JF So, this work in particular was not a work that came from research that you were already developing. It was like a coincidence. Someone asked you, and you kind of started digging in.

AS Actually, for me, that’s the best way sometimes, because it pushes you to start researches on things that you would never do on your own. Like I’d never start a research about migration. Such a huge…

JF I understand that. You, for sure, but I have both experiences. It’s very challenging when you have restrictions, someone offering you restrictions, which become a pretext for you to discover things of your own interest around the subject that is not something that you would explore. And this also happened with your previous trilogy, your previous project [Folk-s] will you still love me tomorrow? Or this was more a consequence? Because, from what I knew (and now that I read a little bit more), in all three projects that are part of this trilogy, Folk-s, Aurora and Untitled, what you do is you bring practises that already…

AS Exist.

JF …exist, and you reframe them.

AS The first piece that I did was Folk-s. It was about this folk dance from Tyrol that is called Schuhplattler. I knew, because there are many clichés connected to that dance. You imagine these people from the mountain, drinking beer, and doing these stupid jokes, and screaming, and you know… In a way, it’s true. [laughter]

JF [laughter] Like every cliché.

AS I was very fascinated with the dance. I thought that, if I was removing the folk music, there was something very mysterious in that dance. And then, just by chance, I was talking about this to a programmer, and he told me, “I love this region, I love this dance”, and then he introduced me to a real company. We went to South Tyrol that (after the first world war) is now an Italian region. Before it used to be Austria, so they don’t really like to be Italians now. It was like this dance was crossing many controversial aspects of history as well. Also the concept of tradition is quite controversial. When I got there, I discovered that the dance is very old. The first time they wrote about this dance it was the year 1050, so it’s super old.



JF And it goes from generation to generation.

AS Exactly. And it’s still alive. It’s not something that they only do for tourists. It’s something they really teach to the new generations, and they have their own rules. Like, if you were not born in that little village, you are not allowed to be part of that company. We were very naïve. Every time I approached a new work, I was asking them if they wanted to teach me, and they said, “No, because you were not born here.” They also explained to me that, once you get married, you don’t dance anymore, because actually it’s some kind of acrobatic dance to show off to the women. So once you get married, you don’t dance anymore.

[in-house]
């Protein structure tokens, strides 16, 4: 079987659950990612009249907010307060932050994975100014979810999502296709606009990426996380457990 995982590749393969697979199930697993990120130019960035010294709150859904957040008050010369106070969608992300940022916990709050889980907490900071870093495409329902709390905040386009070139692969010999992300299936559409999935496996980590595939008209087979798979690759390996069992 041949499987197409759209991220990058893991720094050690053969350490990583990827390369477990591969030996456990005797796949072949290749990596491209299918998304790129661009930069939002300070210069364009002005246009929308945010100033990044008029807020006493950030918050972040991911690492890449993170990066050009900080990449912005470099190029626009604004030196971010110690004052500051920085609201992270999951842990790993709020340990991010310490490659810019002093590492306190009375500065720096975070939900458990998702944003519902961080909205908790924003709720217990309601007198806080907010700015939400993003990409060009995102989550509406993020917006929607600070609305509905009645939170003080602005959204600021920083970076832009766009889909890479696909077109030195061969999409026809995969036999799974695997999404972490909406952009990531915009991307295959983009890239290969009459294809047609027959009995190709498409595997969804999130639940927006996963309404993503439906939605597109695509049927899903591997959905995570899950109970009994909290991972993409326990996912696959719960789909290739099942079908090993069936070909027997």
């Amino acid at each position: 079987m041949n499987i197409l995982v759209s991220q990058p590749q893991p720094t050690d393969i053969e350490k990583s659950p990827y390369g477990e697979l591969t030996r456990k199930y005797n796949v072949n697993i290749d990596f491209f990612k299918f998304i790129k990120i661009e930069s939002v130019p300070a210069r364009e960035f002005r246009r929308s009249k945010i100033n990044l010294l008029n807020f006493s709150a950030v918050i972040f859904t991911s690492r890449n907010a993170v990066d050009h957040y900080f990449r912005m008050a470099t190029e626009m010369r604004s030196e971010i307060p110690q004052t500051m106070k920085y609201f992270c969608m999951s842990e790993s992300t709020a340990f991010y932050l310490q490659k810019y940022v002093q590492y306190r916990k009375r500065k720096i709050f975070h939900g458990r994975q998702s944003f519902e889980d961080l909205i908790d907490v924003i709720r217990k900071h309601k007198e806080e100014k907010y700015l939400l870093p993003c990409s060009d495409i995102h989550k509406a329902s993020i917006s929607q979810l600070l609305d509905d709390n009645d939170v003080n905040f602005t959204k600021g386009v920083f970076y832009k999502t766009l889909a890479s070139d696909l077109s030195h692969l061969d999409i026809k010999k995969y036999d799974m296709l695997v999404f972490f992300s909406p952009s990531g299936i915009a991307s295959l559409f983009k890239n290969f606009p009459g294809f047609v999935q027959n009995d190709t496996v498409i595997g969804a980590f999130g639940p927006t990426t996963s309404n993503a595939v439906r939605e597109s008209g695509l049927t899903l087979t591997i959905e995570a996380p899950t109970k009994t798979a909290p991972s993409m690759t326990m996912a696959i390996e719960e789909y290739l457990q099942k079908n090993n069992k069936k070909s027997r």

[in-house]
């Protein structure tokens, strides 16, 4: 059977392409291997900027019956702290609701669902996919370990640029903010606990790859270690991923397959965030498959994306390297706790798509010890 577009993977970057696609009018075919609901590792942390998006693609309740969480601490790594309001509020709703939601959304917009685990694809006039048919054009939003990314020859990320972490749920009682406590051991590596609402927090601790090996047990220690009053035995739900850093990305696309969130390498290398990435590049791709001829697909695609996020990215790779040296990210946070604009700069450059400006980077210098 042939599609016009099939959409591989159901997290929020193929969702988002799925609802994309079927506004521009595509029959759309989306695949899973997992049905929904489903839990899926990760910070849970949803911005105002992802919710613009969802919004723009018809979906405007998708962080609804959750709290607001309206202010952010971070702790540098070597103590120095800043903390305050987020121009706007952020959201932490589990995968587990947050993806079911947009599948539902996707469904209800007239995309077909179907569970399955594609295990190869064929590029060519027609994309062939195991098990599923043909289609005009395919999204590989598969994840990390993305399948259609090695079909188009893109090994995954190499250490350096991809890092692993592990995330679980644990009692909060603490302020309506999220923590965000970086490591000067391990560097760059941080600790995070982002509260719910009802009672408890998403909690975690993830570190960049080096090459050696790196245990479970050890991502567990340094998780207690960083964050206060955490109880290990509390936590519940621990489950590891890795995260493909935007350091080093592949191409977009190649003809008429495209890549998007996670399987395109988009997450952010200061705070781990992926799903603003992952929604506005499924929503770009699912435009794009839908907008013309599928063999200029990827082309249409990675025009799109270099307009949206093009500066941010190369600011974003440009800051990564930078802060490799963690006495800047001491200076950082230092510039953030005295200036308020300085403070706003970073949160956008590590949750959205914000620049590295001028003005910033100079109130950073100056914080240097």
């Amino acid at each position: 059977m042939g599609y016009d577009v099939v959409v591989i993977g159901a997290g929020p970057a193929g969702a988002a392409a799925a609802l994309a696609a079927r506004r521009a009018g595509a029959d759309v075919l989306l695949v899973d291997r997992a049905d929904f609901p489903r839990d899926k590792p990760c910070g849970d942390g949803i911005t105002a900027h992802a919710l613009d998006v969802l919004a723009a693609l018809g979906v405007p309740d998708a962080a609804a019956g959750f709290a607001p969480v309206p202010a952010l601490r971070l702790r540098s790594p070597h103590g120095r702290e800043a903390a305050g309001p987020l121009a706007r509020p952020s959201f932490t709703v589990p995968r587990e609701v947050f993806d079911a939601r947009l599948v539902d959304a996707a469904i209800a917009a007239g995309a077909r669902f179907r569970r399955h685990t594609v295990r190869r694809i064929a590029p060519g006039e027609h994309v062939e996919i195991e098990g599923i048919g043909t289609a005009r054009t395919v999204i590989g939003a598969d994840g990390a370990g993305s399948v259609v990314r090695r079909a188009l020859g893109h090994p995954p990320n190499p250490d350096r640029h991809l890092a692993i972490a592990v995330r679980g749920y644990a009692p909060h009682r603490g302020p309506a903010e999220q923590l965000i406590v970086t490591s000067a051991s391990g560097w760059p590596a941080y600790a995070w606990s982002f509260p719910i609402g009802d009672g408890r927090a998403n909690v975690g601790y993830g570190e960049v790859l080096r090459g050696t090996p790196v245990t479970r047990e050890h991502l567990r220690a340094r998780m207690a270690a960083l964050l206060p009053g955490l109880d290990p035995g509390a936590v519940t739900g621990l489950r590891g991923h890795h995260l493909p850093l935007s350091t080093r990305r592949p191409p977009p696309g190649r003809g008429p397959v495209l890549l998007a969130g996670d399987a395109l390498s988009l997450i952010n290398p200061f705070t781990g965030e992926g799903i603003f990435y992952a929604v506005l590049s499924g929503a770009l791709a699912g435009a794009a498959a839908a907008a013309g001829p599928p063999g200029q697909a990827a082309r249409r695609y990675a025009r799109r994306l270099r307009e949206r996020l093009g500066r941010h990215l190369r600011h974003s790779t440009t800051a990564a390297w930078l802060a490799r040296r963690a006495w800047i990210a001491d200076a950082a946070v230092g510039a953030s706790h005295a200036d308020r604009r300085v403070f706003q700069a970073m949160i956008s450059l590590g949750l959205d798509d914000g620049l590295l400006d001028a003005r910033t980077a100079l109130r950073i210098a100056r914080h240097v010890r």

JF You don’t need anymore to be acrobatic.

AS Then I went back to my house. I was very depressed. I wrote another e-mail and I… Because I really wanted to be blessed in a way by them. It was very important. Even though it’s Italy now, I didn’t want to make an appropriation about that, you know? And I really wanted to establish a collaboration. So I just asked them, “If we learn on our own, would you like to give us feedback, like to say yes or to say no?”

JF That’s interesting. It’s a little bit the same approach you have with the glass of water.

AS Exactly.

JF First, you are blind. Then, you’re depressed. [laughter] And then you find a plan B, a way to… That’s great.

AS Yeah. And actually we went there, and there was one Spanish boy, one girl in the group. We were feeling like showing a piece about Catholicism to the Pope. We were really shaking. They were impressed, because we were dancing without music. For them it was even more difficult to maintain the unison without the reference of the music. I think something very beautiful happened. The programmer decided to programme both pieces, the traditional one from the company and my piece.

JF That’s great. So they were generally impressed with the work you guys did?

AS Yeah.

JF Just a parenthesis. I’m performing sometimes with Boris Charmatz in this…

AS I know.

JF20 Dancers for the XX Century, and the last time, someone was performing…

AS In Switzerland, no?

JF Switzerland.

AS Marco.

JF Marco. Yes, Marco. He was performing from the piece. Just now I’m connecting both, because we didn’t have so much time to exchange. I was wondering why Tyrol, and now I realise.

AS I was supposed to be there, but I was not available, so I asked Marco to go, and he was very happy.

JF Sorry, it was just a parenthesis. The trilogy. Aurora and Untitled. You applied the same modus operandi?

AS No, because every practise has its own nature in a way. For example, Folk-s: the piece that came out was a super strange format, because I thought I was in front of a huge subject—tradition—and I asked myself when is tradition going to finish, if it’s going to finish one day. In particular, this tradition that is very alive. The answer, of course, is that we don’t know, but in a philosophical way the answer could be that the dance is going to finish when no one is going to be able to practise it anymore or…

JF Out of exhaustion or…? I know, not in that case.

AS I was thinking in general. When no one is able to dance anymore, it’s going to be extinguished. Or if no one is going to be there to witness anymore the dance, it’s like the dance doesn’t exist anymore.

JF Disappears.